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dc.contributor.authorPlata, Desiree L.  Concept link
dc.date.accessioned2009-08-31T19:58:31Z
dc.date.available2009-08-31T19:58:31Z
dc.date.issued2009-06
dc.identifier.urihttps://hdl.handle.net/1912/2970
dc.descriptionSubmitted in partial fulfillment of the requirements for the degree of Doctor of Philosophy at the Massachusetts Institute of Technology and the Woods Hole Oceanographic Institution June 2009en
dc.description.abstractDriven by commercial promise, the carbon nanotube (CNT) industry is growing rapidly, yet little is known about the potential environmental impacts of these novel materials. In particular, there are no methods to detect CNTs in environmental matrices (e.g., sediment) and thus, there is no way to study their transport or gauge ecological exposure. Thermal methods were developed to quantify CNTs in coastal sediments down to 10 ug per sample, which is sufficient to for CNTs in laboratory air, but not sufficient to measure contemporary levels of CNTs in the environment (which were estimated to be present at pg g-1 sediment levels using a dynamic mass balance model). In addition to the CNTs themselves, potential impacts of CNT production were assessed by monitoring emissions from a representative synthesis. An ethene-fed chemical vapor deposition process generated several compounds of environmental concern, including the greenhouse gas, methane, the hazardous pollutants, benzene and 1,3-butadiene, and toxic polycyclic aromatic hydrocarbons. By identifying critical CNT precursors (alkynes), I delivered these compounds without thermal pre-treatment and achieved rapid CNT growth. This approach reduced carbonaceous emissions by more than an order of magnitude, and lowered initial feedstock requirements and energetic demands by at least 20%, without sacrificing CNT yield.en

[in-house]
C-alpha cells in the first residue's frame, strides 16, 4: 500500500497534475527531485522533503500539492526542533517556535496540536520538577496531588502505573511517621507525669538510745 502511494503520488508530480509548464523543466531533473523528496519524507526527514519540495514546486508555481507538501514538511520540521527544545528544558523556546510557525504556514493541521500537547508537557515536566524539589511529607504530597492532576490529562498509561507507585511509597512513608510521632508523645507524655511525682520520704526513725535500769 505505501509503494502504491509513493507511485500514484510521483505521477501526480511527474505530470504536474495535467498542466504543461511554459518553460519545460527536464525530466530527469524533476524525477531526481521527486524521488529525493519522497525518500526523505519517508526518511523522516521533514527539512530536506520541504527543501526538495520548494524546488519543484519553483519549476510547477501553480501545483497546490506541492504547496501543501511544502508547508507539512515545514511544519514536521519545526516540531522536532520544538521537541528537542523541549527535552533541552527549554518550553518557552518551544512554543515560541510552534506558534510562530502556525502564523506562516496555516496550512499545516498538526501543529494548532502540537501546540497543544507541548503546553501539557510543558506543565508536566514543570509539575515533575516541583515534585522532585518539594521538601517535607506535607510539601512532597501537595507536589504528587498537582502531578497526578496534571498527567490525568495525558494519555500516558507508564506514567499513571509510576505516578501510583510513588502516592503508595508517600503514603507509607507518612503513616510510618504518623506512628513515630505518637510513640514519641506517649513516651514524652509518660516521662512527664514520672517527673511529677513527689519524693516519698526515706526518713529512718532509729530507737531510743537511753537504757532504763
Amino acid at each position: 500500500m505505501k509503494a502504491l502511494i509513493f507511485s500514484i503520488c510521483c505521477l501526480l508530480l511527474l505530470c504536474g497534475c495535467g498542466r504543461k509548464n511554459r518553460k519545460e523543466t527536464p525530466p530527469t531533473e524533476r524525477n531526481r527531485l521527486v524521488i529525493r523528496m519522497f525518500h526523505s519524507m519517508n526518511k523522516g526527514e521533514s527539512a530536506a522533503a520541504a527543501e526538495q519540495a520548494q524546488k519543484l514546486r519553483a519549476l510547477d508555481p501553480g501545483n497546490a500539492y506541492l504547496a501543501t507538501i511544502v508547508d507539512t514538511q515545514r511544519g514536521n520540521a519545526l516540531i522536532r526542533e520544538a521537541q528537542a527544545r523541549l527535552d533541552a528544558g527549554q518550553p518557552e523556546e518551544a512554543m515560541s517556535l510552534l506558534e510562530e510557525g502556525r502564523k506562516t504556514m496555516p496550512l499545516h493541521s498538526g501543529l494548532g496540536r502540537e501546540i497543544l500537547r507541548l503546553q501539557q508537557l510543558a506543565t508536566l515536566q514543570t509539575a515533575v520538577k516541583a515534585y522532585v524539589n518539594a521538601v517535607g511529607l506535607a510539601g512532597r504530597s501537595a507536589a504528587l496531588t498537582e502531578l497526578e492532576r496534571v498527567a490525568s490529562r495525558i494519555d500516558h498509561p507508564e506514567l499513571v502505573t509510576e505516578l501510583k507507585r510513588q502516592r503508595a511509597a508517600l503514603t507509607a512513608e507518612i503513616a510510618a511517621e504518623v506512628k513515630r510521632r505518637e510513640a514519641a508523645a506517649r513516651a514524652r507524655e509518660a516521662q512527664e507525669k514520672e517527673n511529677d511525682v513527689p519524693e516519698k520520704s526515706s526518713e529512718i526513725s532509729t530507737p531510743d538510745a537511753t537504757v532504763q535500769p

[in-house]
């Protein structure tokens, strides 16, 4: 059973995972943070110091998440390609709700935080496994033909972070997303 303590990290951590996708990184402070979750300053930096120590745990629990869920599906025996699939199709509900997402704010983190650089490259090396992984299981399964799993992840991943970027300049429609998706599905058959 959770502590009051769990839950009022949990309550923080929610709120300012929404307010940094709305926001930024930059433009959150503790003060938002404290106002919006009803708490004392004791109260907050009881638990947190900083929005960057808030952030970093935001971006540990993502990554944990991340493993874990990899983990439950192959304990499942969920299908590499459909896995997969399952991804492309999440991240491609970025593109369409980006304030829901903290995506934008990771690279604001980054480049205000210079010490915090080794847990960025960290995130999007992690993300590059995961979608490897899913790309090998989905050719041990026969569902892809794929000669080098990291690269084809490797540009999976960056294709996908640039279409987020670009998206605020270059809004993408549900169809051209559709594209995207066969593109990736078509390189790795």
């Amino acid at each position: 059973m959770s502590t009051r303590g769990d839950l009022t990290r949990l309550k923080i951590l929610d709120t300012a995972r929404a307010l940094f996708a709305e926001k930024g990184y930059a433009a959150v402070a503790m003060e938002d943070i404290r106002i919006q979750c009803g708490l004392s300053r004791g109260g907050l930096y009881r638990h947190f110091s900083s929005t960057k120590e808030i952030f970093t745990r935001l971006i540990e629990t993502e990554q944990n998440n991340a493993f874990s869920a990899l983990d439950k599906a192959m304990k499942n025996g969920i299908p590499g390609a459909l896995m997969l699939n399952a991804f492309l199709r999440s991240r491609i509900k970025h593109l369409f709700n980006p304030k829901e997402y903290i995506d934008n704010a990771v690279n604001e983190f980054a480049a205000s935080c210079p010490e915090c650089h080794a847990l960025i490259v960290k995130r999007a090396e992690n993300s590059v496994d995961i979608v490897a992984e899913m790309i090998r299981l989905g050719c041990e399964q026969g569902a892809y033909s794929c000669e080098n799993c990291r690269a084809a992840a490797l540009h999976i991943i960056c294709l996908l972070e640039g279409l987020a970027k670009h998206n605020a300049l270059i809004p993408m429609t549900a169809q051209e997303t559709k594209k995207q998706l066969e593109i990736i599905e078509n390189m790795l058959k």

dc.description.sponsorshipNational Science Foundation (NSF) Graduate Research Fellowship Program, NSF OCE-0221181, the Seaver Institute, the Martin Family Society of Fellows for Sustainability, Arunas and Pam Chesonis through MIT’s Earth System Initiative, and the WHOI Ocean Ventures Fund.
dc.format.mimetypeapplication/pdf
dc.language.isoen_USen
dc.publisherMassachusetts Institute of Technology and Woods Hole Oceanographic Institutionen
dc.relation.ispartofseriesWHOI Thesesen
dc.subjectNanotubesen_US
dc.subjectEnvironmental impact analysisen_US
dc.titleCarbon nanotube synthesis and detection : limiting the environmental impact of novel technologiesen
dc.typeThesisen
dc.identifier.doi10.1575/1912/2970


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